The question is why the Recruiting industry has avoided the more productive approach of building attraction into its basic processes. We think the answer lies in not understanding that the acquisition and maintenance of Human Capital requires a solid infusion of regular capital. Since the question is rarely understood in those terms, Recruiting is treated as an expense rather than as an investment.
Recruiting is an investment and always requires an investment at the front end. Techniques that attract candidates are the best ways to convert so called passive seekers into active seekers.
Bob Corlett returns to the HRExaminer Editorial Advisory Board. Bob has worked in staffing and consulting for over 25 years. He is the founder and President of Staffing Advisors, a retained search firm near Washington DC. He developed The Results-Based Hiring Process® and is one of Washington’s best known thought leaders on staffing and recruiting. Full Bio…
Why That New Metrics Initiative Will Destroy Your HR Career
by Bob Corlett
My wife makes her living analyzing the academic achievement of students in our public school system – (thanks to the “No Data Left Behind” act). So, when she moved over to a low performing school, with a new, data-driven principal, I was interested in how that would play out. Would brilliant analytics and new leadership improve the academic performance of the school? Naturally we were hopeful, because I’m a process guy, and well, analytics is her job. But analytics were not the key to the school turnaround. They were helpful, but secondary. It’s something else that’s turning the tide.
Time magazine just ran an article about the schools in Finland. The Finns are rock stars in global education – by almost any standard they have outperformed virtually every other country in the world for many, many years. How do they do it? With more metrics? No. They did it with better teachers, and just a few metrics.
“The Finns … do as little measuring and testing as they can get away with. They just don’t believe it does much good.”
The Time article shared 3 BFO’s – (Blinding Flashes of the Obvious) about Finland:
1. “Finland’s sweeping success is largely due to one big, not-so-secret weapon: its teachers … It’s the quality of the teaching that is driving Finland’s results”
2. “The U.S. has an industrial model where teachers are the means for conveying a prefabricated product. In Finland, the teachers are the standard.”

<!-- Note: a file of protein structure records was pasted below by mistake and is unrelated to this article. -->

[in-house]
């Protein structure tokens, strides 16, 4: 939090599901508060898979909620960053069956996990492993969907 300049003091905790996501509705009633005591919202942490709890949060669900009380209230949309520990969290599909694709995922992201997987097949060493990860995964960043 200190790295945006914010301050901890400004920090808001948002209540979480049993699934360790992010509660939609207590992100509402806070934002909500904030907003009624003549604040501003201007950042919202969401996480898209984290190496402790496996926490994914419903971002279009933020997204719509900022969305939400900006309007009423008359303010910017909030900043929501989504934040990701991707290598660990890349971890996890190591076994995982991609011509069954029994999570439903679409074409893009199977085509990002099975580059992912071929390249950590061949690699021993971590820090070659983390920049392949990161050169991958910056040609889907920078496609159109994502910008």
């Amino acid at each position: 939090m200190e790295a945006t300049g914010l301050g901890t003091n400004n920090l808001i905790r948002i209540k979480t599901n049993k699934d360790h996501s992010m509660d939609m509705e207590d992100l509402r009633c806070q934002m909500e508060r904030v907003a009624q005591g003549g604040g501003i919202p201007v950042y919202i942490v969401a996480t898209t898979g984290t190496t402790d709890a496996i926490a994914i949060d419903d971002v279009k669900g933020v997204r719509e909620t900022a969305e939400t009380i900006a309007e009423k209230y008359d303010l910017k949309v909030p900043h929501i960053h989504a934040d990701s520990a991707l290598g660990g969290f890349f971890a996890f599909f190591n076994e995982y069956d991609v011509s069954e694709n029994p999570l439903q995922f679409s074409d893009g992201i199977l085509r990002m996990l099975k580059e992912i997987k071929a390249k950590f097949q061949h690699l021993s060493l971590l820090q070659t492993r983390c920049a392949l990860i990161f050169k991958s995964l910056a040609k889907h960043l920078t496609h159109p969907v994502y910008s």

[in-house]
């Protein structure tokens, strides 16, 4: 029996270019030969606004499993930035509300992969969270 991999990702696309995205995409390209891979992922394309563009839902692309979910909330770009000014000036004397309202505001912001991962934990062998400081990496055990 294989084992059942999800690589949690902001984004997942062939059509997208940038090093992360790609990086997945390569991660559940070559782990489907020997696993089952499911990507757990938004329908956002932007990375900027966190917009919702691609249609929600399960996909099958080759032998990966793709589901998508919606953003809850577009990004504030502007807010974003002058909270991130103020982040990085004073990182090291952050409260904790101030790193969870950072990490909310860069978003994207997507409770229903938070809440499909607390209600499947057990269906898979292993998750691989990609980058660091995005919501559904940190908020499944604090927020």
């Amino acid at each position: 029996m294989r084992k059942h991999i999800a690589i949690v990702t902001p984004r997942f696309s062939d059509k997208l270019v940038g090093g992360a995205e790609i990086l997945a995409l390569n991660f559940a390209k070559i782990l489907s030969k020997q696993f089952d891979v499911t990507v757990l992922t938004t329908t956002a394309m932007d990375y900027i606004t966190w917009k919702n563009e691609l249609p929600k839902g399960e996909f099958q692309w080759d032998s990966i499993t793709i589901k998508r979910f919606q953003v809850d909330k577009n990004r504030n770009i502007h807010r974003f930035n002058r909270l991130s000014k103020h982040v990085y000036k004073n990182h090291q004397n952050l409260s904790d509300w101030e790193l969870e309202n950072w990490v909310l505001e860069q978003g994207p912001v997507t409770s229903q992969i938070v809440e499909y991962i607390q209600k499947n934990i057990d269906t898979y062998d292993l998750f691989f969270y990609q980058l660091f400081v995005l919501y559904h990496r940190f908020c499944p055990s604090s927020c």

3. “In the U.S., they treat teachers like pizza delivery boys and then do efficiency studies on how well they deliver the pizza.”
One of the keys to the Finns success was selecting the right people to become teachers, investing in their development, and then freeing them to use their expertise to teach, unconstrained by a standardized curriculum geared toward standardized test scores. No “teaching to the test” in Finland. Instead they start with a highly skilled professional and trust them to use their judgment. There is a lesson for HR here.
The transformation in my wife’s school did not happen two years ago when better metrics were introduced. The transformation only happened as better teachers were introduced, and teachers who resisted accountability left. Great people first, a few metrics second – metrics are only useful in the hands of a skilled operator. W. Edwards Deming, the godfather of the American quality movement cautioned that “A bad system will beat a good person every time.” But my corollary is this: “A bad person will screw up a good system every time.” Great metrics did not help the bad teachers.
When you ask the question “What are some good metrics to use in an HR department?” you are already on the wrong track. That first wrong question will launch a misguided drive toward an efficiency goal, often at the expense of a business imperative. (It will lead you to think it’s a good idea to lower your cost-per-hire by making top candidates all apply through your irritating Applicant Tracking System). Efficiency oriented metrics initiatives like these are a career disaster. They simply turn HR into pizza delivery boys (or, as John Sumser would argue, girls). You’ll train the real decision makers to say, “Hey HR, while I am driving real business results why don’t you go get me a pizza (or new hire? Oh, and can you guarantee delivery in 30 minutes?”.
If you are not steeped in metrics now, don’t borrow them from some other organization. Instead, look at two or three things that consistently drive results in your organization (like hiring great people, and then start looking for ways you can have a measurable impact on that.